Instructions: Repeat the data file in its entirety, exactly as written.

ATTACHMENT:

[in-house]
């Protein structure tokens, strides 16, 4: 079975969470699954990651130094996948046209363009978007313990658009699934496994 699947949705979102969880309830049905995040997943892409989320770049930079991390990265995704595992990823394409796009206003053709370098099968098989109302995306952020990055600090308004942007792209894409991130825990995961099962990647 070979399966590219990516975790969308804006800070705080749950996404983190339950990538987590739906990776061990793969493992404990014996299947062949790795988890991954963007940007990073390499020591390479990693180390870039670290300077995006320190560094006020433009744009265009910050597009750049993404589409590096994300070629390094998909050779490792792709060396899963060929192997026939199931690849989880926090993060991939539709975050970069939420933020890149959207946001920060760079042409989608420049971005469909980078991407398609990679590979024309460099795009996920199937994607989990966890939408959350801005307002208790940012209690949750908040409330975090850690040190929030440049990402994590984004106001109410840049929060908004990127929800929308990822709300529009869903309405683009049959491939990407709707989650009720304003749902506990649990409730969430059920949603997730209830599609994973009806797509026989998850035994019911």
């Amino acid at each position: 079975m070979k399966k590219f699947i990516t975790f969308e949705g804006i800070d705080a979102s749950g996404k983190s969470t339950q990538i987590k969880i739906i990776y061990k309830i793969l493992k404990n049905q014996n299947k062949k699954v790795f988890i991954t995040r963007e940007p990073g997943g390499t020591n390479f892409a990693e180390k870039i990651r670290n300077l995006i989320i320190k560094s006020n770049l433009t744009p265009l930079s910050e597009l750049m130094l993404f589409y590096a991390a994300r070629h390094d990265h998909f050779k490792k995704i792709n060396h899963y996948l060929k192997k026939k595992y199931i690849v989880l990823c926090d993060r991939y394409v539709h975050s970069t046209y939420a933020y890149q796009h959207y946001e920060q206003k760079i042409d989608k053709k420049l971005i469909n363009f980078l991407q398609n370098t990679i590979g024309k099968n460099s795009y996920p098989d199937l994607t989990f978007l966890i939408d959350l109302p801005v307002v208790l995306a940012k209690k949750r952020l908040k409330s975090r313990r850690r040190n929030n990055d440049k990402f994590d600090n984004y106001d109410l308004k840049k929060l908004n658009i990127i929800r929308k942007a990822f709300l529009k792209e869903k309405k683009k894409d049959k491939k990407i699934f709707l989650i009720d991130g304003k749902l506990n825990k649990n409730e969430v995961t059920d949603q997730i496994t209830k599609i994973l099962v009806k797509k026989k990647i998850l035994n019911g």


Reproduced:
[in-house]
């Protein structure tokens, strides 16, 4: 079975969470699954990651130094996948046209363009978007313990658009699934496994 699947949705979102969880309830049905995040997943892409989320770049930079991390990265995704595992990823394409796009206003053709370098099968098989109302995306952020990055600090308004942007792209894409991130825990995961099962990647 070979399966590219990516975790969308804006800070705080749950996404983190339950990538987590739906990776061990793969493992404990014996299947062949790795988890991954963007940007990073390499020591390479990693180390870039670290300077995006320190560094006020433009744009265009910050597009750049993404589409590096994300070629390094998909050779490792792709060396899963060929192997026939199931690849989880926090993060991939539709975050970069939420933020890149959207946001920060760079042409989608420049971005469909980078991407398609990679590979024309460099795009996920199937994607989990966890939408959350801005307002208790940012209690949750908040409330975090850690040190929030440049990402994590984004106001109410840049929060908004990127929800929308990822709300529009869903309405683009049959491939990407709707989650009720304003749902506990649990409730969430059920949603997730209830599609994973009806797509026989998850035994019911």
């Amino acid at each position: 079975m070979k399966k590219f699947i990516t975790f969308e949705g804006i800070d705080a979102s749950g996404k983190s969470t339950q990538i987590k969880i739906i990776y061990k309830i793969l493992k404990n049905q014996n299947k062949k699954v790795f988890i991954t995040r963007e940007p990073g997943g390499t020591n390479f892409a990693e180390k870039i990651r670290n300077l995006i989320i320190k560094s006020n770049l433009t744009p265009l930079s910050e597009l750049m130094l993404f589409y590096a991390a994300r070629h390094d990265h998909f050779k490792k995704i792709n060396h899963y996948l060929k192997k026939k595992y199931i690849v989880l990823c926090d993060r991939y394409v539709h975050s970069t046209y939420a933020y890149q796009h959207y946001e920060q206003k760079i042409d989608k053709k420049l971005i469909n363009f980078l991407q398609n370098t990679i590979g024309k099968n460099s795009y996920p098989d199937l994607t989990f978007l966890i939408d959350l109302p801005v307002v208790l995306a940012k209690k949750r952020l908040k409330s975090r313990r850690r040190n929030n990055d440049k990402f994590d600090n984004y106001d109410l308004k840049k929060l908004n658009i990127i929800r929308k942007a990822f709300l529009k792209e869903k309405k683009k894409d049959k491939k990407i699934f709707l989650i009720d991130g304003k749902l506990n825990k649990n409730e969430v995961t059920d949603q997730i496994t209830k599609i994973l099962v009806k797509k026989k990647i998850l035994n019911g």